Ireland dependent on costly, polluting energy, assembly hears
No fundamental barrier to State becoming leader in climate action, says energy expert
Ireland could become a leader in climate action, according to an energy expert. File photograph: Kamal Kishore/ Reuters
Ireland is overly dependent on “other people’s costly, polluting energy”, and yet has some the best energy resources available on its doorstep in form of wind, solar and wave power, according to Dr Brian Motherway of the International Energy Agency.
Such local energy sources had the benefit of being clean and “our own”, Dr Motherway told the Citizen’s Assembly, which is considering how the State can become “a leader in tackling climate change”.
There were no fundamental barriers to Ireland becoming a leader in climate action, he said, as the technology was available to do so immediately, especially in energy efficiency and decarbonising buildings.
He believed, however, politicians were not being told emphatically by the public that they want them to do something about it.
Denmark was going to be “fossil fuel-free” by 2050. Germany had a similar target but was also reducing its energy consumption by 50 per cent.
“For Ireland, it’s going to require a different level of ambition,” he said. He suggested the best approach was to identify areas where Ireland could be top of the heap, such as in ensuring all public buildings were super efficient in energy consumption and decarbonising emissions, and facilitating the use of electric vehicles.
But it was not a question of taking the one big action or decision, “but rather many small, separate actions across all Government departments and all sectors of society.”
He said wind energy has already reduced the carbon emissions from Ireland’s electricity sector by 20 per cent, which saved three million tonnes of carbon emissions going into the atmosphere, and hundreds of millions of euro on importing fossil fuels every year.
While there were obvious benefits to Ireland from onshore and offshore wind energy, it was a great pity wind had become so controversial. Those in the wind industry had to take some responsibility for this, as there was very little consultation with local communities where wind farms were being located, he said.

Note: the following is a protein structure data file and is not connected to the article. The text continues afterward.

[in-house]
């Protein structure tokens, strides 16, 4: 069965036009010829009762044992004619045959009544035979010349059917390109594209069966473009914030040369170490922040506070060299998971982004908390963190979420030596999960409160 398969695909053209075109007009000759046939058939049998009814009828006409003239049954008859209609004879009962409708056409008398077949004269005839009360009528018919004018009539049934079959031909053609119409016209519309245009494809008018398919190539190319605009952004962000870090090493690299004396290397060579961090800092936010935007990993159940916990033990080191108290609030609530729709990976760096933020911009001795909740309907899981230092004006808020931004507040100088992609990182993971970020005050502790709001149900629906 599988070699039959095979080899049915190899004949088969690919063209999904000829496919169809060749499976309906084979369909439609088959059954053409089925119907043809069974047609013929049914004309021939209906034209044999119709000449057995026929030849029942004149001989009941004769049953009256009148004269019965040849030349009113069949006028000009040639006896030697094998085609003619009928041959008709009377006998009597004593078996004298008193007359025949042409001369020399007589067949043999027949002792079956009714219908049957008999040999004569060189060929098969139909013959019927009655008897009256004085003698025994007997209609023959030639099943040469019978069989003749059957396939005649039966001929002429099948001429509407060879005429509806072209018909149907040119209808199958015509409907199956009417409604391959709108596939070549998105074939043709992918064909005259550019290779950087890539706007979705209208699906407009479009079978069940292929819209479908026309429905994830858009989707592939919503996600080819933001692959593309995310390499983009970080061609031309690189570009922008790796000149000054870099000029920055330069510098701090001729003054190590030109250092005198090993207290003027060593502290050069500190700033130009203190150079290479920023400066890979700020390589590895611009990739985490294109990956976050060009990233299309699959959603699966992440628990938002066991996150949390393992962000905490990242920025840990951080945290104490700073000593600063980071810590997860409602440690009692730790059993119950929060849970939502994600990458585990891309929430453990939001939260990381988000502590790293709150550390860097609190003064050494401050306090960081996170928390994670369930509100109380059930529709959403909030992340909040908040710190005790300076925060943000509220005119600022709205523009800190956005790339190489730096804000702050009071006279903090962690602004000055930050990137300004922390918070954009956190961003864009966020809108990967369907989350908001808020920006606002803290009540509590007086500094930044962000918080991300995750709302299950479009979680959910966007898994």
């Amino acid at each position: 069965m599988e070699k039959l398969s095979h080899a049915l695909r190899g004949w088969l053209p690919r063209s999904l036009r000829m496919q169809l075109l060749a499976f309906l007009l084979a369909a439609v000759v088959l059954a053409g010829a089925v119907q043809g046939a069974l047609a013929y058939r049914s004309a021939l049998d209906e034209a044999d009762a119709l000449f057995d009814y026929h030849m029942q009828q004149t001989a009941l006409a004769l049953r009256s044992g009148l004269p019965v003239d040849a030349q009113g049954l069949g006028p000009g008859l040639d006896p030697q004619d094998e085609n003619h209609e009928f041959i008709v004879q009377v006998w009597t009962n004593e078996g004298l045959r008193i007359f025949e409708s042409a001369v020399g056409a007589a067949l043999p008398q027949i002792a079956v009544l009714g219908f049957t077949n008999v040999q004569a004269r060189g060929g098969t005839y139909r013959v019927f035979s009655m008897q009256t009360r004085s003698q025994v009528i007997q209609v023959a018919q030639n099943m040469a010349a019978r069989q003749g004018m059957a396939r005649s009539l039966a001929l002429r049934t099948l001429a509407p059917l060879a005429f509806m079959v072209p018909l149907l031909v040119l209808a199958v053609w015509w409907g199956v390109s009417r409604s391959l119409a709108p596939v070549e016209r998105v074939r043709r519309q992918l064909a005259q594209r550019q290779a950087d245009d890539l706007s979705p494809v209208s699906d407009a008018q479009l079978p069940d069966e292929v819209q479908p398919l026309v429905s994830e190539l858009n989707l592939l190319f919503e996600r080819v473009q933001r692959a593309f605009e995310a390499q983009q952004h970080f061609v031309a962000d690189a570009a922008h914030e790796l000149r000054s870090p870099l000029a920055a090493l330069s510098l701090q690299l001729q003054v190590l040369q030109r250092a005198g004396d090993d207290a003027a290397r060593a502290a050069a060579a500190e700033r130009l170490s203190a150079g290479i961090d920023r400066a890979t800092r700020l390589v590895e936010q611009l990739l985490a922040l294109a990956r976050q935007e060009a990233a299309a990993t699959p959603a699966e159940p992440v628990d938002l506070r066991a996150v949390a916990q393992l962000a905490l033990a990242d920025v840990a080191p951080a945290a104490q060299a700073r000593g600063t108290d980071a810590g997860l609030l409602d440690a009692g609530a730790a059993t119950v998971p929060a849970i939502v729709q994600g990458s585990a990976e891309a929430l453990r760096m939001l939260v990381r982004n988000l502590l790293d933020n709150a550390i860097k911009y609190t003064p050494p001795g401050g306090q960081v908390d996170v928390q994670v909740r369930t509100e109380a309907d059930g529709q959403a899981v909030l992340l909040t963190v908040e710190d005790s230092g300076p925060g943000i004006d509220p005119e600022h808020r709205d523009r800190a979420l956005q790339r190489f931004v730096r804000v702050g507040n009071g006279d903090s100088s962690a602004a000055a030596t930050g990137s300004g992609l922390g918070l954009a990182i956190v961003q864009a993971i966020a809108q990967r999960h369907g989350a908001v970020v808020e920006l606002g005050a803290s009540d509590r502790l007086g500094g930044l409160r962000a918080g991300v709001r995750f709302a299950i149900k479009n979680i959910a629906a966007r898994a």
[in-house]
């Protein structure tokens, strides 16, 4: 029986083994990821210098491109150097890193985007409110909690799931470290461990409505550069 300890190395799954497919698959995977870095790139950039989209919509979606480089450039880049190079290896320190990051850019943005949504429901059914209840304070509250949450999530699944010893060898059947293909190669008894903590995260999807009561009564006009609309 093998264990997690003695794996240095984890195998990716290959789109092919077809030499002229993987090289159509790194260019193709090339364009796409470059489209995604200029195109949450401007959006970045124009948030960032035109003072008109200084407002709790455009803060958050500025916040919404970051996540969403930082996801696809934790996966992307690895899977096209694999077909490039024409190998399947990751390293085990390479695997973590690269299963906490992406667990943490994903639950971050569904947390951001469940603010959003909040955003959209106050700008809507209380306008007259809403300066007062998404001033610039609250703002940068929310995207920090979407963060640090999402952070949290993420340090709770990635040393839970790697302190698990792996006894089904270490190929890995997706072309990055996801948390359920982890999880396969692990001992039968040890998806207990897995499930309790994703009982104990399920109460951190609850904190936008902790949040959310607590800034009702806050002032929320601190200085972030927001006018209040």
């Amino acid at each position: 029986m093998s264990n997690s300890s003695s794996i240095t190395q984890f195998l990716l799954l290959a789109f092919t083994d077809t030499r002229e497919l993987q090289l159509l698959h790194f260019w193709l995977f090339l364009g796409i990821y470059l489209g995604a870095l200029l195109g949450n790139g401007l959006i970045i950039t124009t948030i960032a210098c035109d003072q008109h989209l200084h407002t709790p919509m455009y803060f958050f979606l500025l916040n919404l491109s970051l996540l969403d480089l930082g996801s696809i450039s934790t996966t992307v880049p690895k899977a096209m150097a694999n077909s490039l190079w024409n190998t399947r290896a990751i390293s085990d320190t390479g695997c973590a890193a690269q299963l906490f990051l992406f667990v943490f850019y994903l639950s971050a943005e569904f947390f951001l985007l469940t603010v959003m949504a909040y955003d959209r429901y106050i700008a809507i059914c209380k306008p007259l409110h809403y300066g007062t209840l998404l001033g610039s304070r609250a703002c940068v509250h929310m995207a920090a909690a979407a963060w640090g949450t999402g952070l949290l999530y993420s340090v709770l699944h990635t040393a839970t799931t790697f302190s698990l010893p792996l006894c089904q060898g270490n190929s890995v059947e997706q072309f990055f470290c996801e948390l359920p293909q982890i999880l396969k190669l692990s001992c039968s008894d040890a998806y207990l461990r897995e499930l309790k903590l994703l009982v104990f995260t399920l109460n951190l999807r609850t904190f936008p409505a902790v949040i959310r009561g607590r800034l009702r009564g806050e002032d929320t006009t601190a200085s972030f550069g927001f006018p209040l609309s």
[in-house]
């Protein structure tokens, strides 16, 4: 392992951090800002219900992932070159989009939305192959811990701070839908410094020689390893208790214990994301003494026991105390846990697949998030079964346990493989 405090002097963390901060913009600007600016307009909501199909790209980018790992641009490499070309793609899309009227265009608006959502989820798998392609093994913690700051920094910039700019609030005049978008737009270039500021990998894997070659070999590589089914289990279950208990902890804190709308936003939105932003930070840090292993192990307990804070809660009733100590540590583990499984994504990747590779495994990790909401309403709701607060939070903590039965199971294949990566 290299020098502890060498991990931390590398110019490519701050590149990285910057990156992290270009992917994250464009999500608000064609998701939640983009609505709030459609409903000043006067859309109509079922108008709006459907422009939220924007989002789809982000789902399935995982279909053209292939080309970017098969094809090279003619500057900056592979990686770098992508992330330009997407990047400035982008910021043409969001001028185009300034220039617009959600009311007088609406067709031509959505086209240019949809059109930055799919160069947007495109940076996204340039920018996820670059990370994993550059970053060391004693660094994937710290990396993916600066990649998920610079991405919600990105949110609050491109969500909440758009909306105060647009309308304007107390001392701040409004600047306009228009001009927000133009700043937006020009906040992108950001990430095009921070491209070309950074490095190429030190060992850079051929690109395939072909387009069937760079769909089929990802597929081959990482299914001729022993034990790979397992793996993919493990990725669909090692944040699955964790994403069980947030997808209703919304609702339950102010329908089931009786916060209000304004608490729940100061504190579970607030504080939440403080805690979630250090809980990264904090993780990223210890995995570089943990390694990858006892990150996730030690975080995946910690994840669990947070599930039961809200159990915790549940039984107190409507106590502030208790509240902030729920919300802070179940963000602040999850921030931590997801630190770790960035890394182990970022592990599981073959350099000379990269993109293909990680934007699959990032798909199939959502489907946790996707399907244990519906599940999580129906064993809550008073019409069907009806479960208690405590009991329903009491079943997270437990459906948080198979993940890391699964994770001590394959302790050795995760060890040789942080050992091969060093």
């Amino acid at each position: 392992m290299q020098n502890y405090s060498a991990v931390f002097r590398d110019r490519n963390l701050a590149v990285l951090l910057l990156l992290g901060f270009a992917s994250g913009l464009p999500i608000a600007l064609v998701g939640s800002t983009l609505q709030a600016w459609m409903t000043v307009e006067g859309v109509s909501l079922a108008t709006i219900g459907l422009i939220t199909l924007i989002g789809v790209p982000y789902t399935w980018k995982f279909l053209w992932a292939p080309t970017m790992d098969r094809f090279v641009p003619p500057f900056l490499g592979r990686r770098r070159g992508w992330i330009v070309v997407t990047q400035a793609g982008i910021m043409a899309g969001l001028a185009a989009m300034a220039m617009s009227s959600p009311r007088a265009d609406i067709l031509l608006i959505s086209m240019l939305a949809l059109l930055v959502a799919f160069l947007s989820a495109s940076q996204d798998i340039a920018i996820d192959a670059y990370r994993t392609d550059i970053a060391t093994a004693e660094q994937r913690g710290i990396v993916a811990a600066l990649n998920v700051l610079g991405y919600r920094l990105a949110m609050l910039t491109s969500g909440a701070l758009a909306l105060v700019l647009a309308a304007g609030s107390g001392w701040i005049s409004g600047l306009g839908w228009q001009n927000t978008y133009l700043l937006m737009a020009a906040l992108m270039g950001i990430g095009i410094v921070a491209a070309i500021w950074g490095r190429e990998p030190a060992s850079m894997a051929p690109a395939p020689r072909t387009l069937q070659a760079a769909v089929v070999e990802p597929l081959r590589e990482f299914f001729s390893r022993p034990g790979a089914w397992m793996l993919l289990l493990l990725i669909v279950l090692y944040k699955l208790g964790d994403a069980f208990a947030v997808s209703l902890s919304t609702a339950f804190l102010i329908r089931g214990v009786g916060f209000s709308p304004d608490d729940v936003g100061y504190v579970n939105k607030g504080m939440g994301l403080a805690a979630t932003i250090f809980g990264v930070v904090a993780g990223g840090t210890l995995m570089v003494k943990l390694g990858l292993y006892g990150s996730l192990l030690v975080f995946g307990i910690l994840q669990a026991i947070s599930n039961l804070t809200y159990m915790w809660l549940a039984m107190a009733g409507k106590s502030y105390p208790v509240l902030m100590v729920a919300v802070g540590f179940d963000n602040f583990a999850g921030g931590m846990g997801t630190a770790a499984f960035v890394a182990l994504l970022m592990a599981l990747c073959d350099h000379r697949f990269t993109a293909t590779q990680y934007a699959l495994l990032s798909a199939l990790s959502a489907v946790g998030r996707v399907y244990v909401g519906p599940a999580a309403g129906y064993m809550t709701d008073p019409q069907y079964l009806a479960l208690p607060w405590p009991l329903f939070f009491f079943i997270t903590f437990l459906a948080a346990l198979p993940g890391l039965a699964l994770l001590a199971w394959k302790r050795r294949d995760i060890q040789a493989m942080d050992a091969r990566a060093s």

Energy expert Marie Donnelly, formerly of the European Commission, said “deep retrofitting” older houses for energy efficiency would be a good start for Ireland, as 88 per cent of the houses in Ireland were built before energy standards came in.
Mortgage models did not exist in Ireland to allow people to release the equity they may have in their home to fund energy upgrades such as heat pumps and insulation, she said. Such options were available in other countries and did not bring risk for banks.
On the evolution of the energy production and consumption in Europe, Ms Donnelly said: “Passive consumers are becoming active ‘prosumers’ - producers and consumers of renewable energy. Being able to produce your own energy individually or in citizen-led renewable energy co-operatives or community groups is part of this new shift with solar panels installed on homes, farms, schools or hospitals, those buildings are turned into small power stations generating clean energy for themselves and the local community.”
But no option existed in Ireland to feed excess energy into the electricity grid, she said. Ireland had the highest source of onshore and offshore wind in Europe, and yet was not on target to meet its EU renewable energy targets for 2020, she said.
Assembly Chair Ms Justice Laffoy said that on the basis of the robust discussions at the assembly about public and private responsibilities to take action, there was clearly a public appetite for climate-related actions in the energy area to be prioritised.
“We have all been struck by both the scale of the effects of climate change and the myriad of solutions, big and small, that exist,” she said.
Speaking after the assembly adjourned, Stop Climate Chaos Coalition spokesman Jerry Mac Evilly said it had heard “a series of inspiring presentations” on what climate change leadership looks like in the energy sector. “It really engaged with practical zero-carbon measures to sustainably generate electricity and heat our homes.”
The takeaway message from speeches and discussion was “the real lack of political leadership in Ireland. Time and again the assembly asked why is Ireland a laggard and it emerged that the real impediment was Government inaction.”
Observer Niall Sargent of the Environment Pillar, which represents 26 environmental groups, pointed out “the feedback makes it clear – the people want genuine leadership from the Government on action on the threat that is right in front of our eyes”.
“It is an empowering process for them and we hope that it will be an empowering process for politicians too who will once again learn that the people are far ahead of them in their thinking and their readiness for action on climate change,” he said.
The assembly will meet again in November to vote on recommendations to Government.